We also had a market investigation into press distribution, also using the common ownership literature. This is not about digital: it is the classic traditional press, and the main press distribution company is basically a monopoly, with publisher-shareholders in its share capital. Dealing with the press is not easy: this is really a “dangerous” field. You will read about some things that you have done that people don’t like, and some things you haven’t done… In less than two years we have been active in the most important sectors of the Greek economy, while also reforming the structure of the authority. Those who defend the status quo and stagnation do not like change. But we care about the long term.
So there has been this backlash on one side, but on the other side we are trying to develop a broader consensus and links with civil society, to promote discussion in the media. Slowly, we are getting there, bringing competition policy to the centre of discussion.
How have you tried to develop a consensus?
It has been hard. For example, bringing in the ecosystem analysis. First, we had to conceive, operationalise and explain something new to other members of the law commission, and convince them. That was difficult. Then it was hard to explain it to the government, which is not interested in developing concepts just because they are of academic interest: they wanted to see how it was relevant for the Greek economy. We had to make it operational, to increase legal certainty, communicate it, and get the firms to comply. The law was put out for public consultation — there was comment from business, but not much from civil society — and hopefully in a few weeks it will be put to parliament for a vote. Some oligopolistic industries here in Greece really oppose it.
In Greece we have different issues than in the US. In terms of appointments, we have tried to bring in an extra committee of independent experts, selected by the European Commission, and other independent authorities (the central bank) to oversee the nomination process and to avoid the political instrumentalisation of the authority by different political parties. Of course, politics are important and cannot be excluded from consideration but it is equally important in relatively young competition jurisdictions like ours to develop the citizens’ trust in the authority as an independent institutional player. We also have a minimum amount of funding for the authority, measured as a share of GDP, so there is no discretion to reduce our budget. This is a major institutional innovation in the EU.
My job is to transform the authority and to develop a strong and durable — beyond my personal mandate – public ecosystem for the protection of competition in Greece.
Reconciling Efficiency and Equity: A Global Challenge for Competition Policy, Damien Gerard, Ioannis Lianos, Cambridge University Press, 2019.
Ecosystems and competition law in theory and practice, Michael Jacobides, Ioannis Lianos, 2021
Following our interview with Tommaso Valletti outlining the corruption of Europe’s institutions by consultancies, law firms, economists and others, a new report into lobbying by Big tech firms adds another dimension to our growing understanding of the European “System of Monopoly.” This image, outlining big tech funding of thought leaders, is one of several in this rich, detailed report.
Full disclosure: we do not take money from corporate funders. Our funding so far is restricted to a small grant from the Joffe Charitable Trust. (Meanwhile, in the United States, the American Economic Liberties Project has a report showing the correlation between how concentrated an industry is, and how much power it has over government. Nobody will be surprised to learn of a significant empirical link.)
Since the last newsletter we’ve written an article in Open Democracy, about the rise of a remarkable anti-monopoly movement in the United States, and the lack of one in the UK or Europe. We also wrote in The Guardian about why competition authorities should take on private equity, (with more on that – lots more – to come.) Michelle gave the opening speech at the Bill Kovacic antitrust salon with US Senator Amy Klobuchar, she spoke at the UK’s IPPR Oxford Media Convention, delivered a keynote speech at the Competition Law Scholars Forum, and wrote a Twitter thread about “a meeting that changed everything”. We contributed to and influenced the IPPR’s landmark report Prosperity and Justice after the Pandemic. We updated and expanded our submission to the UK’s Competition and Markets authority on private equity in Children’s Social care . . . and we have lots more brewing.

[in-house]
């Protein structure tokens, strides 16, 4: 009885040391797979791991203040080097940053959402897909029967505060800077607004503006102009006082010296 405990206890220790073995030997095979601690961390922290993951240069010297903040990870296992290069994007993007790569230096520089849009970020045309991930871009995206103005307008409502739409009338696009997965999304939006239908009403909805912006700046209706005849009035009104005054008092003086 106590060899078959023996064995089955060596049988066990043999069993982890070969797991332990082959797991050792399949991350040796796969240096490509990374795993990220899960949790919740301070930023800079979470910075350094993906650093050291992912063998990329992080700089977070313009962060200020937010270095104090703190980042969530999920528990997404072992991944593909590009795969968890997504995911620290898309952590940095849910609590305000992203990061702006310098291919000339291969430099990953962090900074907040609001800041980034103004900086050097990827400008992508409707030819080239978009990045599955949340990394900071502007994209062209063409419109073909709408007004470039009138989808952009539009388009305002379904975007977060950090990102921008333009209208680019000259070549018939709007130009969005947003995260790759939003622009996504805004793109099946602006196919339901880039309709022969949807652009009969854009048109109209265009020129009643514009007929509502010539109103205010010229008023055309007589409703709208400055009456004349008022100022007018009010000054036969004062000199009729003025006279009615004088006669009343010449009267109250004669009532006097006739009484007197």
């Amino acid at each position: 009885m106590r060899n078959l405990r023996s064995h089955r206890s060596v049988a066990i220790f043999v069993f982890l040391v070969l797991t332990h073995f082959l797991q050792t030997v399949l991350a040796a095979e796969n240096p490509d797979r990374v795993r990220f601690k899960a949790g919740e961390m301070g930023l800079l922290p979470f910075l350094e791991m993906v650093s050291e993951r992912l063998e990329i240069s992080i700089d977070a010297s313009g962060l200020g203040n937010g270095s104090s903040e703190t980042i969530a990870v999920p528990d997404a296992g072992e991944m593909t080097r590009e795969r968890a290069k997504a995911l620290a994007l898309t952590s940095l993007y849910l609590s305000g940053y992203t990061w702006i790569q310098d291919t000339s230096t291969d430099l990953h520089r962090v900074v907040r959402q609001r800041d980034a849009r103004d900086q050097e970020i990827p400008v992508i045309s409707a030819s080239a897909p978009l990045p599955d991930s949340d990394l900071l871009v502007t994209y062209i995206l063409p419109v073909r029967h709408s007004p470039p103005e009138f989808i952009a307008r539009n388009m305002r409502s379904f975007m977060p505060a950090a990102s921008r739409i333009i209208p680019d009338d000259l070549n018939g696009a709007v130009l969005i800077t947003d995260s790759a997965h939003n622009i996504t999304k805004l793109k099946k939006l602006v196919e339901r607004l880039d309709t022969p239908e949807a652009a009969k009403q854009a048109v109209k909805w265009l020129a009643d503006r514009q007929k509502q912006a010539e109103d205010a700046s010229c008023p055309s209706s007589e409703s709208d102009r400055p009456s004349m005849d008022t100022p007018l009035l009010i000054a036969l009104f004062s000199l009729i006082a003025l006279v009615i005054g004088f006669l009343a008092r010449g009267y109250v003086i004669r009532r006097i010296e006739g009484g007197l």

While the anti-monopoly movement in the United States blazed a trail that antitrust regulators (and other government agencies) are now following, the opposite seems true in Europe and in other parts of the world, where regulators are generally far ahead of civil society. This is a decidedly peculiar and unfortunate situation, and something we’re determined to change. Anecdotal examples of ‘regulatory activism’ include the Competition Commission for COMESA (the Common Market for East and Southern Africa) taking on a tax haven-based investment fund over mobile telephony, Germany blocking a newspaper deal, the UK authorities seeking to block a sports takeover and to reverse Facebook’s acquisition of Giphy (which would be a breakup, of sorts), new probes into Facebook, or a fierce speech by Australia’s top competition official Rod Sims. We’d also add the great Chinese crackdown on Big Tech, and Chinese calls in other countries (in this case, South Africa) “for strengthening anti-monopoly on several occasions,” (even if Chinese civil society isn’t exactly able to push Chinese regulators to do anything.)
This is a story that’s quite well understood in the United States – that as those small-business ecosystems wither in the face of advancing monopoly, resilience withers with it. (See, for instance, Matt Stoller’s The Corrupt System Behind Covid Medical Shortages.) But we’re delighted to see this angle being investigated by the Financial Times’ Sarah O’Connor — one of few journalists in the UK who is clearly alive to the profound nonsense of the ‘consumer welfare’ approach — in an article entitled The hidden costs of powerful buyers and cheap prices. Sarah uses the example of supermarkets, in line with what we wrote about previously. “If [the supermarket buyers] walk into the room and say you need to drop your price by say 10 per cent because we’ve been offered your volume by someone else . . . what do you then do when your entire business is geared up to supplying them?” asks one farmer, who was presumably too afraid of the monopolists to provide his or her name. That’s a topic – fear – that we’ll return to in future editions.